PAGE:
Home Solaris Solaris system administration Understanding Solaris Runtime Control Scripts

Understanding Solaris Runtime Control Scripts


Runtime control scripts are responsible for starting and stopping services when the system changes run levels such as during boot and shutdown. These scripts reside in the rc#.d directories where the # sign is replaced by the run level, such as rc2.d, rc3.d, and rc0.d.

Well written runtime control scripts should accept at least start and stop as runtime parameters and may optionally accept additional parameters such as restart and status. When a runtime control script runs with a start parameter, it starts the processes for which it is responsible. Likewise, the stop parameter causes the script to terminate those processes.

Inside the runtime control directories are a numer of runtime control scripts starting with uppercase K or S followed by two numbers. As the system changes its run level, scripts in the corresponding directory are run in sorted order. Hence, a script starting with K00 will run before K99 which will run before S00. A script starting with the letter K is a kill script and will be run with a stop parameter. S scripts will be run with a start parameter. In this manner, the same script can be used to start and stop processes.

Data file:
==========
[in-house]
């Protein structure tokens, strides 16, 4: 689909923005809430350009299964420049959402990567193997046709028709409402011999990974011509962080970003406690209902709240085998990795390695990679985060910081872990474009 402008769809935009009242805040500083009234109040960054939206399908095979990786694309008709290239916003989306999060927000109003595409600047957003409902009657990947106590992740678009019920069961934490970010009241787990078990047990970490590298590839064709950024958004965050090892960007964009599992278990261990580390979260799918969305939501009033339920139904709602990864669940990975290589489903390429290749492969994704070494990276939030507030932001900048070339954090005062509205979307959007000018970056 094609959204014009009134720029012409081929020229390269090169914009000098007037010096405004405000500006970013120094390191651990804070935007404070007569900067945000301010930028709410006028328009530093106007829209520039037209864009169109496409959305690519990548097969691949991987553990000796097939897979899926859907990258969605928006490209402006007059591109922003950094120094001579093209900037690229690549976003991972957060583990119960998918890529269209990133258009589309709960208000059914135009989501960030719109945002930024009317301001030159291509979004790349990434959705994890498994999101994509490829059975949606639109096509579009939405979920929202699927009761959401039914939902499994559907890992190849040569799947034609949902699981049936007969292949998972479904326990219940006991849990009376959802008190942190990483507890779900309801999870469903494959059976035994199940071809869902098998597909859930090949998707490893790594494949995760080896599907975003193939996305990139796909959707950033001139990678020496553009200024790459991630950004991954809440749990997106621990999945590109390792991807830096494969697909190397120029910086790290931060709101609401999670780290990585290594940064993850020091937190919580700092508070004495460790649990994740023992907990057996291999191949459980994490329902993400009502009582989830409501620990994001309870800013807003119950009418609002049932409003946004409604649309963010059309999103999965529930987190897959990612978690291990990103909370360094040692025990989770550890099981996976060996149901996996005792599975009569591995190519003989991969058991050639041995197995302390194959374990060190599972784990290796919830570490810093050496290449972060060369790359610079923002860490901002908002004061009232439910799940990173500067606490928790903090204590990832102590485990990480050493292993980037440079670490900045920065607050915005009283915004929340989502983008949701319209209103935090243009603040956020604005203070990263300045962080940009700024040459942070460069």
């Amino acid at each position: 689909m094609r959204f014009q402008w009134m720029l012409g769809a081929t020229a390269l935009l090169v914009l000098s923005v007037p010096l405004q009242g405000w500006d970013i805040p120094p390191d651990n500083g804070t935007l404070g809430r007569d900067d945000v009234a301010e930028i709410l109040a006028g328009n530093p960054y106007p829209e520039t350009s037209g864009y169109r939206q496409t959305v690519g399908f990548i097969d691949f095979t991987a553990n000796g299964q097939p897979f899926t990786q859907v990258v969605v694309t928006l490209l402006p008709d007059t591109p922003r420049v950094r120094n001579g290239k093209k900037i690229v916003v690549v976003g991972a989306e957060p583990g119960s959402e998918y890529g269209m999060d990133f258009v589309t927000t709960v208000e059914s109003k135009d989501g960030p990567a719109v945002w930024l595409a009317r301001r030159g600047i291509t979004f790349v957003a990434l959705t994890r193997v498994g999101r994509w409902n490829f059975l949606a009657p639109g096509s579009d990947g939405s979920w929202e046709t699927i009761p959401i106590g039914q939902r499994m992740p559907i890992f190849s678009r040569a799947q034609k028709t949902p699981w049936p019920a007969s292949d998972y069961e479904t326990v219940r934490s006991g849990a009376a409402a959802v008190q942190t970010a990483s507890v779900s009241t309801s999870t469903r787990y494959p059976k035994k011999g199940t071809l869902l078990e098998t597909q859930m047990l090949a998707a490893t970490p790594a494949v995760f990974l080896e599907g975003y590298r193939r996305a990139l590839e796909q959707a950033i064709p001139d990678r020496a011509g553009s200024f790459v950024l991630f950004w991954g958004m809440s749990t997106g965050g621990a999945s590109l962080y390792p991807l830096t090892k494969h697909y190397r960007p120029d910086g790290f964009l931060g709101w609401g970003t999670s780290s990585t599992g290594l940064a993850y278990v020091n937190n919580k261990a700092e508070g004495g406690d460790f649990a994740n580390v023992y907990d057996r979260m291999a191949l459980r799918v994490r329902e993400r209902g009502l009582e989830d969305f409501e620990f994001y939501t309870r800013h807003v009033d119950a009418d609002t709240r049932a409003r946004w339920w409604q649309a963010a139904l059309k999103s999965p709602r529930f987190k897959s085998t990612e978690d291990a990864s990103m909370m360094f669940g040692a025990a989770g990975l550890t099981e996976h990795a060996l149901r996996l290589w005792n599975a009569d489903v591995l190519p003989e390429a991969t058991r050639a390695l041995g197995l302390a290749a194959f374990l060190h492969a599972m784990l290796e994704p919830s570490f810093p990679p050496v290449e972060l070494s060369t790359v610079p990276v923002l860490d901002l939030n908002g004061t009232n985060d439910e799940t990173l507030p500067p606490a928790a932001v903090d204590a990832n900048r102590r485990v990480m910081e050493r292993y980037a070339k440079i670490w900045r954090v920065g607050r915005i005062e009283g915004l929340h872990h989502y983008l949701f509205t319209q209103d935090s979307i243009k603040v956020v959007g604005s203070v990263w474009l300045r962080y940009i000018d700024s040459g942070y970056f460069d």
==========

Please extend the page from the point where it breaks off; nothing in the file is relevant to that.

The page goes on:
It is common to place a generic script, newservice for example, in /etc/init.d and then create logical links to that script in the appropriate rc#.d directory preceeded with a suitable combination of K or S and number. For example, to create an early kill script in rc0.d for an rc script newservice located in /etc/init.d, run as superuser:

cd /etc/rc0.d
ln -s ../init.d/newservice K05newservice

When you shutdown or restart the system, you change its run level to 6 or 5, respectively. There are no /etc/rc5.d or /etc/rc6.d directories. Since changing to run level 0 (openboot prompt) involves the same procedure as shutting down or restarting, run levels 5 and 6 share the /etc/rc0.d directory. It is important to include kill scripts for services such as databases that could be corrupted if they were not properly shut down .

For an example of a runtime control script, see the tech-recipe Create a basic Solaris runtime control script



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